Why is EVERYBODY talking about this supplement? Have you seen it on some shelves and you have wondered what it is, and what it is used for? There are so many questions that probably you are curious to get answers. Welcome to the CoQ10 Ultimate Guide!
The truth is that the name does not tell us much and it seems more like a complicated chemical formula. In this blog we are going to LEARN:
-What is CoQ10
-What does CoQ10 Do?
-How does COQ10 work?
-Importance of C0Q10
-Why is there a lack of COQ10?
-What foods have COQ10?
-How much COQ10 should I take?
-Is COQ10 safe?
Science Translation: "This Means that if you are taking statin medication, like blood pressure... it’s messing up with your COQ10 production. That messes up your liver folks."
Coenzyme Q10 is what we know as CoQ10, which is a compound that the body elaborates naturally. This is found in most tissues of the body, mainly in the heart, liver, kidney and pancreas.
It is also known as Q10, vitamin Q10, or ubiquinone, because it is present in almost all cells (it is ubiquitous). Ubiquinol is the reduced and active form of Coenzyme Q10.
A coenzyme is a small organic molecule that helps an enzyme be effective. An enzyme is a protein that speeds up chemical reactions in the body's cells.
The body's cells use CoQ10 or ubiquinone to produce the energy they need to grow and stay healthy. CoQ10 helps the mitochondria to produce energy by penetrating it.
The body also uses the Coenzyme Q10 as an antioxidant, very similar to vitamins. An antioxidant protects cells from the highly reactive chemicals called free radicals that damage cells.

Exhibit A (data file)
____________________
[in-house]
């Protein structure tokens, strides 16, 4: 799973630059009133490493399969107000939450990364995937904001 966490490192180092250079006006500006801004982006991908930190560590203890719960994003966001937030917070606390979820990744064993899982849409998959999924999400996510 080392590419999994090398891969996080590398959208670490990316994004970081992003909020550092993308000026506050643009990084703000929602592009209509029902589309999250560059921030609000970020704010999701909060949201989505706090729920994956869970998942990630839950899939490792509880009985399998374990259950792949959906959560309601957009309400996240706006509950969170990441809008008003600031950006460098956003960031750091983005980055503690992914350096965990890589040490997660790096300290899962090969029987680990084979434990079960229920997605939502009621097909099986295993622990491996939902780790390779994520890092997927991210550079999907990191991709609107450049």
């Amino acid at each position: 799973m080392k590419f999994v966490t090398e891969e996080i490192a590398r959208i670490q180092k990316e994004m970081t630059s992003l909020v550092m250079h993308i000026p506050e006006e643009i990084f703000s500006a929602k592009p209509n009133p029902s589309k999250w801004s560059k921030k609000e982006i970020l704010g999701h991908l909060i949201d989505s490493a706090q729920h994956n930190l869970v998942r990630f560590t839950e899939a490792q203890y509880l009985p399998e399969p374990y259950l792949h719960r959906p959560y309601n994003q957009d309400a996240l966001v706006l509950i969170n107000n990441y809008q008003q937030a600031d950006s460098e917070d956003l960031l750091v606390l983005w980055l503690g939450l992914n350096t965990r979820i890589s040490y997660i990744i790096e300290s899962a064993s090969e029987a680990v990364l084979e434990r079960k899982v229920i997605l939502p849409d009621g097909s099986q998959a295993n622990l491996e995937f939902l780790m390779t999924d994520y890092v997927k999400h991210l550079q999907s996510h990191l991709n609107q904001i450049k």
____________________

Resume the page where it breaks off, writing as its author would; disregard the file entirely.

Coenzyme CoQ10 helps the mitochondria to produce energy by penetrating them.
“Mitochondria are responsible for powering the body’s cells. To do this, they use CoQ10 to produce the chemical adenosine triphosphate (ATP). This process is known as ATP synthesis. ATP is the primary source of energy for the body’s cells.” – Medical News Today
The presence of Coenzyme Q10 is important for good health and necessary to convert the energy from carbohydrates and lipids into energy usable by cells.
In addition, the Co10 is important to protect cells, tissues and organs from the oxidative and damaging action of free radicals.
A lack of 25% of the total CoQ10 that the body should have, can cause serious problems in organs that require extra energy for their proper functioning.
Imbalances begin to occur in the body such as increase of blood pressure, heart attacks, weakened immune system, lack of energy, and many others.
The human body naturally produces Coenzyme Q10 that is required for cell function. However, CoQ10 decreases in tissues as people age.
But in addition to aging, CoQ10 decreases due to nutritional deficiencies, diseases, stress or the use of various drugs.
Some people with chronic diseases such as heart conditions, muscular dystrophies, Parkinson's disease, cancer, diabetes, and HIV / AIDS have low levels of CoQ10.
According to studies, some commonly used drugs destroy Coenzyme Q10, such as cholesterol-lowering drugs, antidiabetics, antidepressants, anxiolytics, antihypertensives, etc.